In My Biased Opinion Recap: Inference Optimization

In My Biased Opinion Recap: Inference Optimization

This is a recap of one of the episodes from our video series, “In My Biased Opinion (IMBO).” To see the full details of this episode, visit the following link: here

From static quantization to quantization-aware training, the quantization techniques to make your AI models lightweight for accelerated inference are growing. Quantization typically involves engineers converting a model to a representation with a reduced number of bits, usually integers, instead of using full-precision, floating-point model data to accelerate the speed of model computations. Specifically, to quantize is to transform as much of the model as possible to integer data and computations, which tend to be fast, and to minimize the parts of the model that use floating point data and operations, which tend to be slow. This is because floating point data requires more memory and computation to process, as can be seen in the image below (figure 1). As a result, quantizing as much of the model as possible typically results in better inference performance and speed.

Figure 1. Quantization in a nutshell

For ONNX models, a common intermediate storage format, when determining how you want to represent the quantized models, Ben prefers the tensor-oriented approach as opposed to the operated-oriented approach.

This is because if you opt for the operator-oriented approach, the graph compiler may not be smart enough to recognize a quantized operator, such as QLinearConv—the quantized version of the convolution operator commonly used in computer vision models. The tensor-oriented approach, on the other hand, allows for more control over the graph compiler output in that if your model contains a convolution layer (Conv) and a QDQ (quantize and de-quantize) node, the QDQ node acts as a hint for the graph compiler to fuse them and quantize the entire operator.

Jungmoo, however, points out that with great power comes great responsibility, and depending on where the QDQ nodes are placed before graph compilation, the compiled model may actually perform more slowly than the original model. 

But the main idea is that we are doing these optimizations for accelerated inference speed, and it is important to ensure the optimized model’s compatibility with the appropriate target hardware. In other words, the hardware needs to support the operations required by your chosen quantization scheme for your model—a step that is often overlooked by many model users in practice.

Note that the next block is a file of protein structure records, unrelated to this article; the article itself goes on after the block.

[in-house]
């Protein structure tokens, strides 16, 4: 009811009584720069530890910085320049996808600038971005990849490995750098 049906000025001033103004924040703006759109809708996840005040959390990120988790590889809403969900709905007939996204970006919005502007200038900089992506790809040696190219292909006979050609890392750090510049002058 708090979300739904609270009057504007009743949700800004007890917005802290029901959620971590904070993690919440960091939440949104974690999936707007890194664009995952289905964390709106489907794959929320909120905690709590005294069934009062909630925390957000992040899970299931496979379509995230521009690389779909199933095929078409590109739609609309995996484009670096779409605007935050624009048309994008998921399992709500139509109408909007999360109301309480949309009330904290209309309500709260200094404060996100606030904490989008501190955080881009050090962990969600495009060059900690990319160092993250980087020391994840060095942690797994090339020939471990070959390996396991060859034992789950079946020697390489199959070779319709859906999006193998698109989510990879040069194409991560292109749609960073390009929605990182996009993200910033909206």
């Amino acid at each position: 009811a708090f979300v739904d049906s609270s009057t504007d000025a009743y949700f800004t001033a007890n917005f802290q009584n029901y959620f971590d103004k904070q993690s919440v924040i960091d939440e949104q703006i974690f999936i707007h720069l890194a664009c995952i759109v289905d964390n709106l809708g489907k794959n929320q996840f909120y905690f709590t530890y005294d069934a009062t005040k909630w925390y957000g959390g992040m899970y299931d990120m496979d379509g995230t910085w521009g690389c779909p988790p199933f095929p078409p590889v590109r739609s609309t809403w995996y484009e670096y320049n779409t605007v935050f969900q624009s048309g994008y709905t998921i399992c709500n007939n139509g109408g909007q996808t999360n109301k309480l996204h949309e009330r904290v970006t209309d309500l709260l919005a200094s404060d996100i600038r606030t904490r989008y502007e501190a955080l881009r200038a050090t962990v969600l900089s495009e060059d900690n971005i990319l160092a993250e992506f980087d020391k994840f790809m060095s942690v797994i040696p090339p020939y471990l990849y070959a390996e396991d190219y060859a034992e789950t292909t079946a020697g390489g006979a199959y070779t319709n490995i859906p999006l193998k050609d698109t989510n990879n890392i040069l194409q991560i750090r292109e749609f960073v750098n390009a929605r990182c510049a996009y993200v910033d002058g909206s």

Most people casually develop models on a desktop or server-side environment without considering their compatibility with the target hardware for deployment, only to realize that their models do not perform optimally or efficiently on the chosen hardware, achieving poor accuracy and/or inference speed. See the flowchart below for surface-level elaborations:

Figure 2. A flowchart outlining a potential problem (surface-level)

John, a data scientist, plans to develop a real-time object detection system for a retail store’s security cameras (edge device) to monitor any suspicious activities.

John decides to work with YOLOv5 due to its claimed performance. After extensive model training and fine-tuning, the model achieves high accuracy and fast inference times on the desktop.

John goes for NVIDIA Jetson Nano devices for their design for edge AI applications and affordability.

But Jetson Nano has significantly less computational power than the desktop's high-end GPU

When John transfers the trained YOLOv5 model to Jetson Nano, several issues arise, but not limited to:

• Poor inference speed: Jetson Nano struggles to perform inference at the required speed and efficiency.
• High memory requirement: The model's memory requirement exceeds what Nano can support
• Suboptimal performance: Nano's less powerful GPU fails to handle the model with the same level of computational efficiency

John notices these problems and decides to spend another 4-5 months light-weighting the model or switching to a smaller model like Tiny YOLO and retraining it.

At CLIKA, we have created a seamless tool that can handle all of these considerations for you in order to achieve great performance, from model compression to hardware deployment. See the full video below to learn more.

The Episode